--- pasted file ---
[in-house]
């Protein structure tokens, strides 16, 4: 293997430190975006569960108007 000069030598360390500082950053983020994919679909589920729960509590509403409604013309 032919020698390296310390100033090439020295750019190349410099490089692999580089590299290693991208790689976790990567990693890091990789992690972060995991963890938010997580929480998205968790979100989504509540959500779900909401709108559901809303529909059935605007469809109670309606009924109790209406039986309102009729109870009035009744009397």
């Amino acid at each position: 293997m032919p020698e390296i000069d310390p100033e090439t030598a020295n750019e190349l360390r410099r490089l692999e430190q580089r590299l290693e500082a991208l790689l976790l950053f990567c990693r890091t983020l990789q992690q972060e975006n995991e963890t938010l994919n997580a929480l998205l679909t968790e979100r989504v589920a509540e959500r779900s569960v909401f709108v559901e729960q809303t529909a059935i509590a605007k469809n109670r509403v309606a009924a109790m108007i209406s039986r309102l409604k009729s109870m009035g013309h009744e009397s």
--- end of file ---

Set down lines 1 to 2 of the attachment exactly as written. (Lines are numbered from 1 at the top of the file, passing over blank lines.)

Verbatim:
[in-house]
């Protein structure tokens, strides 16, 4: 293997430190975006569960108007 000069030598360390500082950053983020994919679909589920729960509590509403409604013309 032919020698390296310390100033090439020295750019190349410099490089692999580089590299290693991208790689976790990567990693890091990789992690972060995991963890938010997580929480998205968790979100989504509540959500779900909401709108559901809303529909059935605007469809109670309606009924109790209406039986309102009729109870009035009744009397």